I want to compare the mRNA expression in cancer patients that have a specific mutation vs. cancer patients that don't have said mutation, using data from TCGA. I'm trying to combine data from two different tumor types (LUSC and LUAD), which I know is not appropriate to do given their completely different molecular profiles, but I'm wondering if it's at all possible.
Out of the 27 patients with the mutation, 24 belong to LUSC and 3 belong to LUAD. Of the 14 patients without the mutation, 12 belong to LUAD and 2 belong to LUSC. If I were to compare the mutated group vs. non-mutated group without taking into account the tumor type (~ group), I'd just be looking at differences between LUSC and LUAD, which doesn't tell me anything about the effect of the mutation.
0) My original approach was to include the tumor type in the experimental design (~ project + group). However, this finds no differences, which is expected as there are only 2 and 3 samples that can be used to "correct" for the tumor type.
So, I've thought of two different approaches to try to tackle this. Both of them use patients for which the mutation has not been tested (i.e. there is no WGS or WXS data available), meaning we don't know which group they belong to, which is why I'm not sure if this is statistically correct. In my head, it makes sense to include patients for which the group is unknown, because this would help differentiate between what's different due to the mutation and due to the tumor type.
1) Do DEA for all patients in LUSC (n = ~ 500) vs. LUAD (n = ~ 500) (including mutated and non-mutated patients, as well as those patients that weren't tested for mutations) (~ project) to see which DEGs are caused by the tumor type. The "true" differentially expressed genes would then be the DEGs that came up in the simplest of analysis (~ group) but weren't DEGs in this analysis (~ project), which means they were actually due to the mutation and not to the tumor type. This first approach finds a few differences that I think make sense biologically speaking.
2) For the "group" variable, assign all untested patients (n = ~1000) as "unknown" and then do DEA incorporating both the "group" and "tumor type" as factors (~ project + group). Then, I'd get the DEGs for the contrast that I'm interested in, which is mutation vs. no.mutation for the "group" variable (ignoring the "unknown" group), using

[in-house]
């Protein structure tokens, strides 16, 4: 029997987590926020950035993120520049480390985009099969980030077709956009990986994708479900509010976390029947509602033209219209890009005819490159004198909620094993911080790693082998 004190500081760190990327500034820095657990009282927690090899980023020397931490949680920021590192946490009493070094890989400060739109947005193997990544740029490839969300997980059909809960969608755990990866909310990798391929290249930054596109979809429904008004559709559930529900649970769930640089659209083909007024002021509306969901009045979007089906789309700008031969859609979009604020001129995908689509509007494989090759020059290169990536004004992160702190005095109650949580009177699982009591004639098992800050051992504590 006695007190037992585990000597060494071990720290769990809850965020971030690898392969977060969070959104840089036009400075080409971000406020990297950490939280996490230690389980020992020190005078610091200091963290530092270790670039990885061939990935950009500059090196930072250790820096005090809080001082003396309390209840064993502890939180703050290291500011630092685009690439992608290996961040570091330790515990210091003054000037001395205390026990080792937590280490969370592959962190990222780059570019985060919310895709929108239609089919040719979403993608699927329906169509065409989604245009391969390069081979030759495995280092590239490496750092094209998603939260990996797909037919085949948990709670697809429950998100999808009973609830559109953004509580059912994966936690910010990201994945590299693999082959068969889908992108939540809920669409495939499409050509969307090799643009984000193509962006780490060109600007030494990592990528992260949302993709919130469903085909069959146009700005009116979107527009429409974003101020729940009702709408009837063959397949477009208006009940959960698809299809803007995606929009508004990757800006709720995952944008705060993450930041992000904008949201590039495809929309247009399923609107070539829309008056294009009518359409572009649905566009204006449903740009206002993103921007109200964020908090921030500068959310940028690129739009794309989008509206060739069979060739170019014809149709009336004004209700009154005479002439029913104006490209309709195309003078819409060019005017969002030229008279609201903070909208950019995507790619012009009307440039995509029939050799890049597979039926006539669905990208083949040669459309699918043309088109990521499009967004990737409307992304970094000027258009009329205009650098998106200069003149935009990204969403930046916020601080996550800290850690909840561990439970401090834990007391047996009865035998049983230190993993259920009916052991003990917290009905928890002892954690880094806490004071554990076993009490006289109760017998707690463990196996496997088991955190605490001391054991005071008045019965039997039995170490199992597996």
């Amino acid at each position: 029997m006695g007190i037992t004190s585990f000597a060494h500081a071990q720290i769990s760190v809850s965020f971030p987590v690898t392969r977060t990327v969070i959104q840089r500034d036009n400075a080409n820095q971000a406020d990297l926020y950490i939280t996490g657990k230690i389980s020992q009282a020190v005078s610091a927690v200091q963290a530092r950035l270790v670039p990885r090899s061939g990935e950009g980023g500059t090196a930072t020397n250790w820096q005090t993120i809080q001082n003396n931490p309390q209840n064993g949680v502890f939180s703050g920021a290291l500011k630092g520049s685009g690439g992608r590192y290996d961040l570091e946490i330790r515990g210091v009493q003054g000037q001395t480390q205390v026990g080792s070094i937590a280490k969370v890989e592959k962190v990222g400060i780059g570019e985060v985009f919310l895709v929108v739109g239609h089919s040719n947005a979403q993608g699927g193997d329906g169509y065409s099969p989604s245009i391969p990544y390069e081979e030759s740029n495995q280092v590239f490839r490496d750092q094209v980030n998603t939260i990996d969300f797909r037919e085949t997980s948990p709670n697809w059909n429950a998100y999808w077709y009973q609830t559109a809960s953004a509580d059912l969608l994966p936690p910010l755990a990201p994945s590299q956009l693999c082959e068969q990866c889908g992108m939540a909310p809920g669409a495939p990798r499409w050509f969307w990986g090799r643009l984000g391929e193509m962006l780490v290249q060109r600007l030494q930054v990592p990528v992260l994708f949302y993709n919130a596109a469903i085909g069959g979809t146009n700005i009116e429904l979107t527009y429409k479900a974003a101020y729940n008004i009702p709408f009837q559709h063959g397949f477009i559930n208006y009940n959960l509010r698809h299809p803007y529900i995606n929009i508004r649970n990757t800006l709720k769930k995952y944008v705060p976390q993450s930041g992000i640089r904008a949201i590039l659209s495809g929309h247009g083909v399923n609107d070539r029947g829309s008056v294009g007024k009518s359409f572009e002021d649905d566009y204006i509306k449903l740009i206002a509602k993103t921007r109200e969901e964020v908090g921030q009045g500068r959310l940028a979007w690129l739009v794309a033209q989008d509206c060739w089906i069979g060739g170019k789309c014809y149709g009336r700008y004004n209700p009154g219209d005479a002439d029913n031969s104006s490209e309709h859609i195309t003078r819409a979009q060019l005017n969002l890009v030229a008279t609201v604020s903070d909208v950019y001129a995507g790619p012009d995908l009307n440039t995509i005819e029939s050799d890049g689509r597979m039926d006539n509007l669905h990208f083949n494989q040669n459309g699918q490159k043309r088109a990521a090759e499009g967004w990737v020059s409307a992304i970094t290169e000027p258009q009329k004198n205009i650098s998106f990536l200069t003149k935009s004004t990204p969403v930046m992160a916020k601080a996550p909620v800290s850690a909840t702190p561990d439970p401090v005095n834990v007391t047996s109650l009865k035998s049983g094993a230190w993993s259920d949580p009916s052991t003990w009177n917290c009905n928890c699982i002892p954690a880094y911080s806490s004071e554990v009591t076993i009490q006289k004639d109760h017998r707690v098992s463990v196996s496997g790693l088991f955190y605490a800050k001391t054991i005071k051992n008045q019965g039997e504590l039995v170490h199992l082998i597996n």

results(dds, alpha = 0.05, contrast=c("group", "mutation", "no.mutation")). This second approach finds the same differences as the first approach plus some others that make biological sense given the mutation.
I'm sure the original approach is the purest statistically speaking, but due to the uneven distribution of the samples across the two variables (project and group), I think it's impossible to find any differences this way. So my question is: are the first and second approaches statistically valid?
Here's another related question: if I were to only compare mutated vs. non-mutated patients within a single tumor type (i.e., LUSC), would it be better to include the untested patients (group = "unknown") or to not include them? My intuition would suggest that a larger sample size would help during normalization, but I don't see a change in the normalized expression of the tested patients! And even so, the number of DEGs gets reduced compared to when I only include the tested patients, which makes me trust the DEGs that were common to both analysis even more. But why does this happen? Are the additional samples adjusting the statistical analysis, even if it doesn't change the normalized values?
Sorry for making this so long and overly specific, but I couldn't find any posts about including samples for which the variable of interest was unknown, only to correct for a second variable.
Thank you in advance!
EDIT: about the extra question, I think the reason why I get slightly different results is because the "unknown" group has higher variability due to including both mutated and non-mutated patients, so this inflates the per-gene dispersion estimate for the "mutation" and "no.mutation" groups. In this case, the vignette recommends comparing the two groups by creating a dataset that doesn't include the more variable "unknown" group. I wonder if this is also applicable to the first question: it would seem like in theory the second approach would have less statistical power due to including a highly variable group in the analysis; but in practice it actually gives more DEGs than the first approach.